The Canary Islands are entirely of volcanic origin. To the north lies Madeira and to the south the Cape Verde Islands which are related to the Canary Islands as they all of volcanic origin and rise from the seabottom at a depth more than 3000 meters below the surface of the sea.

Tha Canary Islands are up to twenty million years old. The oldest islands in the east are Lanzarote and Fuerteventure, and the youngest in the west are Plama and Hierro, where the volcanic activity started place only one or two million years ago. The volcanic activity rises from a “hot spot”, located under the earth’s crust. The crust with the African continent and the seabottom moves very slowly – a few cm pr year - across this hot spot and creates a track of volcanic islands. 

The oldest parts of Tenerife is said to be about 7 million years old. It is the steep and torn mountains in the west, the Teno peninsula and the Anaga peninsula in the east and also the striking rock formations north of Los Christianos on the southern part of the island. At that time Tenerife was hardly one island but more likely three seperate and smaller islands. The volcanic activity has continued ever since, and countless volcanic eruptions have gradually created Tenerife as we know it today. 

Tenerife is still considered an activ volcano, even though there is no visible activity at the moment. The last 500 years the volcano has erupted once every hundredth year.

  • 1492 an eruption was observed from one of Columbus’ ships on its way to the new world, and that is perhaps the reason why Colombus chose to take in supplies on the islands Gomera. The eruptions possibly took place in Montaña Reventada, five-six kilometers west of Pico del Teide.

  • 1704 - 1705 an eruption took place on three locations along a thirteen kilometers long subsurface crack on the southeastern part: Siete Fuentes – Fasnia – Montaña de Las Arenas.

  • 1706 an eruption followed in Montaña Negra. The flood of lava detroyed parts of the town Garachico at the coast to the north.

  • 1798 an eruption took place on the southern part of Pico Viejo.

  • 1909 an eruption took place in Montaña del Chinyero about ten kilometers west of Teide.

A map showing the eruptions

The known eruptions all have left new craters and floods of lava, but especially on the southern part of the island and in the area west of Teide several small volcanos are to be found. They are signs of frequent returning activity. Each of the cones have presumably erupted only once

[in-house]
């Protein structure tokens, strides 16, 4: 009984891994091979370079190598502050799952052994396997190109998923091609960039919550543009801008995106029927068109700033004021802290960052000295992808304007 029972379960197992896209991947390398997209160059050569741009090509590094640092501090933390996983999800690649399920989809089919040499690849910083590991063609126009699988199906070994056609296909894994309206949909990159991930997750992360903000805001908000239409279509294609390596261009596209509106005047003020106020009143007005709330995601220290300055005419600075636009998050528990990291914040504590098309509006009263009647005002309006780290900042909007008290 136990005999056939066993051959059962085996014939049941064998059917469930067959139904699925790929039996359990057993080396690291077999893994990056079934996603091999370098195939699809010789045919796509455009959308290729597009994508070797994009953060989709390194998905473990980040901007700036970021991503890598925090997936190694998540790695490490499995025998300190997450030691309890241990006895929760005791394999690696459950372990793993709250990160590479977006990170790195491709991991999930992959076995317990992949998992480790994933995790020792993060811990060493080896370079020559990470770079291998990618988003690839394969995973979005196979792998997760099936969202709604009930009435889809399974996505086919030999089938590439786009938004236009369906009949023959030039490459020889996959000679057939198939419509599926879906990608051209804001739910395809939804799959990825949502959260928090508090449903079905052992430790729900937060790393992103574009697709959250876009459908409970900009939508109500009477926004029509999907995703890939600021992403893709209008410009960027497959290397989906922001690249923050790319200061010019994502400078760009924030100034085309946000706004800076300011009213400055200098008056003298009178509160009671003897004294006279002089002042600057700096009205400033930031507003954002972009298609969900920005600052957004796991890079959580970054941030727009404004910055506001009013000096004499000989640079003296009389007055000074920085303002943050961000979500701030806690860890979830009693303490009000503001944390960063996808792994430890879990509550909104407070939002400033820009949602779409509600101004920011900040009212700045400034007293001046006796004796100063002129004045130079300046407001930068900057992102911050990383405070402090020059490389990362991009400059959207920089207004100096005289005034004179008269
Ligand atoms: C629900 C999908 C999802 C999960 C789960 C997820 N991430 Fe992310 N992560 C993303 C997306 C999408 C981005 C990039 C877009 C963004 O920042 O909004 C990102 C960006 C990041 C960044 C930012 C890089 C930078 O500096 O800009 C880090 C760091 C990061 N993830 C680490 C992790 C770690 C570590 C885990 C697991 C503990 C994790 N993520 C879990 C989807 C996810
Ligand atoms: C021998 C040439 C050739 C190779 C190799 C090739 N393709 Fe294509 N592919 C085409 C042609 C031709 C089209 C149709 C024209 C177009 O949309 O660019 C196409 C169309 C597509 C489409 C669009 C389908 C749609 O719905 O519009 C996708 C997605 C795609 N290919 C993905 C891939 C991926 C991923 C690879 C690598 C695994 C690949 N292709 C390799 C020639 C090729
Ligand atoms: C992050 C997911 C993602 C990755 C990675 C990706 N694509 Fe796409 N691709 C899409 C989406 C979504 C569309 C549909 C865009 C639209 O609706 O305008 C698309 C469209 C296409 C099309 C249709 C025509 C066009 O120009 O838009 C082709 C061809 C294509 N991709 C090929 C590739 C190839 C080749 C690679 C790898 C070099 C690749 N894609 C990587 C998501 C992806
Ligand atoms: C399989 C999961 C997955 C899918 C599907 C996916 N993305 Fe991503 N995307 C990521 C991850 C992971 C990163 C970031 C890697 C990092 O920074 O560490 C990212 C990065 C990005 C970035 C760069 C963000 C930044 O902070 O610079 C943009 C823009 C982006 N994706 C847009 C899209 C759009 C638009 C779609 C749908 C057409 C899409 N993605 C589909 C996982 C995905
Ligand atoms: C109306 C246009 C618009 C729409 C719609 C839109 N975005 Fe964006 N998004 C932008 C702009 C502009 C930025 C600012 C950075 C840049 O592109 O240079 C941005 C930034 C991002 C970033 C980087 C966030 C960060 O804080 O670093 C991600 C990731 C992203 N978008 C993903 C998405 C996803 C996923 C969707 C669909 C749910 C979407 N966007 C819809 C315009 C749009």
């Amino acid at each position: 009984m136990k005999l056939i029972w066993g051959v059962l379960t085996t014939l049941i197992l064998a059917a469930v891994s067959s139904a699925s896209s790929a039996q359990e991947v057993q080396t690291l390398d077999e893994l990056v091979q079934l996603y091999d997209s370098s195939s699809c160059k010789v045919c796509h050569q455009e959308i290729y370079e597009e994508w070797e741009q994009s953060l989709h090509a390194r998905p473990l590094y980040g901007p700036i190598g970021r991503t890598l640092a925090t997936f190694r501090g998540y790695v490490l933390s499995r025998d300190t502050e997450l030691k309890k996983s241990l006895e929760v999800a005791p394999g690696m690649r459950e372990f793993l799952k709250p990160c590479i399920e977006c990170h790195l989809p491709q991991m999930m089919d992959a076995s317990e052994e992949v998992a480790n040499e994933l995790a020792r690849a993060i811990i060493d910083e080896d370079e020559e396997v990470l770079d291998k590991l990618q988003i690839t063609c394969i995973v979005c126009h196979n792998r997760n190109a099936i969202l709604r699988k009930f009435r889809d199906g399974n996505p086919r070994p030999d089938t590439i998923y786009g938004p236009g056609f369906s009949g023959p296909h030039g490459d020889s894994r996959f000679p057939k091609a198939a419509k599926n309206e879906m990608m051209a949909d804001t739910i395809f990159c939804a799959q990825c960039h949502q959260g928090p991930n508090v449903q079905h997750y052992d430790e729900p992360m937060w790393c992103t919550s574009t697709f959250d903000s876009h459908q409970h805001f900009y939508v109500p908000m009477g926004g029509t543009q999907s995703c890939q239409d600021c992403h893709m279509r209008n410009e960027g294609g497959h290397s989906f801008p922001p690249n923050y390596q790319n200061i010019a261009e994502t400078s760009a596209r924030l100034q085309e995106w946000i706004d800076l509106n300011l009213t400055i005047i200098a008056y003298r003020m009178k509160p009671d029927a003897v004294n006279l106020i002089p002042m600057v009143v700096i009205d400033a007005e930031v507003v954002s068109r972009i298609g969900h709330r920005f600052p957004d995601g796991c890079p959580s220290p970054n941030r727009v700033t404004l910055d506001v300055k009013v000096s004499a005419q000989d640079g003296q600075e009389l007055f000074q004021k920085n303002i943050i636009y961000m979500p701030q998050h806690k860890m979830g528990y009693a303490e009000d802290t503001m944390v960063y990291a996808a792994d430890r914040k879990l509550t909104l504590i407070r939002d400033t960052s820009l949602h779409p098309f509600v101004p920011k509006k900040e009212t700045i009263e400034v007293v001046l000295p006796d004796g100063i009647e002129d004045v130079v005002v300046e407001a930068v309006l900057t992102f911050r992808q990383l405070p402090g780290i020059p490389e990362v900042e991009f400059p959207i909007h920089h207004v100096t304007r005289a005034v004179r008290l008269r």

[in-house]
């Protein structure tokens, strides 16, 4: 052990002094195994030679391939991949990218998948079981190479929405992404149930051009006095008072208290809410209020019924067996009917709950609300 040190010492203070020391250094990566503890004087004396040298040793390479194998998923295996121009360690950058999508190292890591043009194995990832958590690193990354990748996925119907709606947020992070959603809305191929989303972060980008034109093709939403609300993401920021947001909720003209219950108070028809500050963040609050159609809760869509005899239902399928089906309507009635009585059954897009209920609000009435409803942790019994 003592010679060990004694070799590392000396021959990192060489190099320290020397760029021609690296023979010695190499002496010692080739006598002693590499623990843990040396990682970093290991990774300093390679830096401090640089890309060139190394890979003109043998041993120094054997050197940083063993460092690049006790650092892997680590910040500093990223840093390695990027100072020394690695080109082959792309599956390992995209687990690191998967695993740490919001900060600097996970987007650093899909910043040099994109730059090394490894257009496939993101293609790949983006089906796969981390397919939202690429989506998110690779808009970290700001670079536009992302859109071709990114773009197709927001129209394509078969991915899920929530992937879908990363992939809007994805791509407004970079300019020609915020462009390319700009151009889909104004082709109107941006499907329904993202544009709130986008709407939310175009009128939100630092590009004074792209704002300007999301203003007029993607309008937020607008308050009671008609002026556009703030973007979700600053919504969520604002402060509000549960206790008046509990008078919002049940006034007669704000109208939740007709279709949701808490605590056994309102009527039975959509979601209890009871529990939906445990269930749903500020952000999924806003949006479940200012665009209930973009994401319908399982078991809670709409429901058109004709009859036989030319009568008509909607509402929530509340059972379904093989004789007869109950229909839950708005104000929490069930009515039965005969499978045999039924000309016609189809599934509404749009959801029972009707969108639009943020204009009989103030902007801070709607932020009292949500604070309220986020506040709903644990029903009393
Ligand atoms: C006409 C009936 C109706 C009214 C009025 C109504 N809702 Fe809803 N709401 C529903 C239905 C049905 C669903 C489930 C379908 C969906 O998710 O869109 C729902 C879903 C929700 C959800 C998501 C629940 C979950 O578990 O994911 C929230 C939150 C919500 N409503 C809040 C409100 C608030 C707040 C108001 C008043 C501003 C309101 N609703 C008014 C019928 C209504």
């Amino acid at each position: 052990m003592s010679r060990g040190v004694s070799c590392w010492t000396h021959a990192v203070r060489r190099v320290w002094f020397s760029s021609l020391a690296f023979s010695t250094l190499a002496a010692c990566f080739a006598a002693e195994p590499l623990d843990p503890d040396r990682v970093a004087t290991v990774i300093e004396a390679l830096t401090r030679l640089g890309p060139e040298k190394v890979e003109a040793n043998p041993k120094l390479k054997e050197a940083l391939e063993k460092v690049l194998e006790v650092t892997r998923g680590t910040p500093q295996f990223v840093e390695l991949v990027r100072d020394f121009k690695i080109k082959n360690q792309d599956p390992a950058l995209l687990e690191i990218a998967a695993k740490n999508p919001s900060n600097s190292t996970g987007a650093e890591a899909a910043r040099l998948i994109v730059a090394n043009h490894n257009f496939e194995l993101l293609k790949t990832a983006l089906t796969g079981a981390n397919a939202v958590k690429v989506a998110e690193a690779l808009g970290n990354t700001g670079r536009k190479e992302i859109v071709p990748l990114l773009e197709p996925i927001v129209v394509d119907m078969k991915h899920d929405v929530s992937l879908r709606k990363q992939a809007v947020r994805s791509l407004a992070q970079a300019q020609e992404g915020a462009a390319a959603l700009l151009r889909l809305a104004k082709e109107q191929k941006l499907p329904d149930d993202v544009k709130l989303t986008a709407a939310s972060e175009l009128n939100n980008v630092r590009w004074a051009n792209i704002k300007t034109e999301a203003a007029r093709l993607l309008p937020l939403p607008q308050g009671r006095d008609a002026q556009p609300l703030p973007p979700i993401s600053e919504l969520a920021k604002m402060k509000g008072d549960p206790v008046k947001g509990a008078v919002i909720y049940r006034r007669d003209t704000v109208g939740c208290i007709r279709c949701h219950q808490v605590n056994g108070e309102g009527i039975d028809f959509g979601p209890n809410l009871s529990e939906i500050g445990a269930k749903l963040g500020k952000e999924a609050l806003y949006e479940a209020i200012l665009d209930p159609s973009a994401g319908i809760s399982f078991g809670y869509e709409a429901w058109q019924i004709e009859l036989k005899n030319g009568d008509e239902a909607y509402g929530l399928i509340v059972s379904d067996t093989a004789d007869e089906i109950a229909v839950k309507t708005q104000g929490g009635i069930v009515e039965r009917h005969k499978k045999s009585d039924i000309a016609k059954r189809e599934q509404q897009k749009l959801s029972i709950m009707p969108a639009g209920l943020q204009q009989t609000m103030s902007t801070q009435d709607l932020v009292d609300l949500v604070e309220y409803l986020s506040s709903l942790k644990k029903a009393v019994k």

The dominating volcanos Pico del Teide and Pico Viejo are formed within the last 150.000 years inside Las Cañadas which are leftovers from older volcanos. The volcanic layers, that are visible everywhere on the island and especially where roads cut through the surroundings, are witnesses of intense happenings. The layers alternate between dark and hard basalt lava floods characterized by a coke-coloured surface, and the lighter layers containing more or less fine-grained and porous volcanic ashes, that have been hurled from the eruption areas. In these layers you often find big and dark pieces of basalt, which have also been hurled around during eruptions.

The surface of Tenerife is irregular as it consists of mountains placed mostly in higher grounds. Lowland is almost only found in the south. The impressive construction of the island based on one eruption after another during seven million years, is visible almost everywhere. Only the peninsulas Anaga and Teno are lacking the remains of cones and lava floods. In the middle of Tenerife you find the impressive area Las Canadas. The area covers about 150 square kilometres in a height of more than 2000 metres surrounded by an edge of mountains, and with Teide dominating the middle. The top of the volcano is about 3718 metres above the surface of the sea.

Las Canadas is not a crater, it is a caldera. It’s the remains of one or several volcanoes colapsed during eruptions of lava, ashes, steam and gasses from the craters in the deep. The remains of the old volcanoes are now left behind as a string of mountains west, south and east of Teide, which has grown in the middle in the caldera. To the north the caldera edge has disappeared, perhaps covered by Teide or perhaps has ended up in an enormous landslide into the sea to the north. We know of eleven eruptions, but Tenerife’s volcanic activity isn’t over. The last eruptions happend under the sea south of the western island El Hierro late 2011 and early 2012.

Everywhere on Tenerife you come across other striking landscape formations like steep valleys or rather gorges – barrancos.

These significant valleys cut their way into the landscape and have been shaped during a great period of time. Their creation is still being argued. The little rain falling on Tenerife can’t be the only cause of these steep gorges. One of the most wellknown is Barranco del Inferno located at Adeje north of Playa de las Americas.

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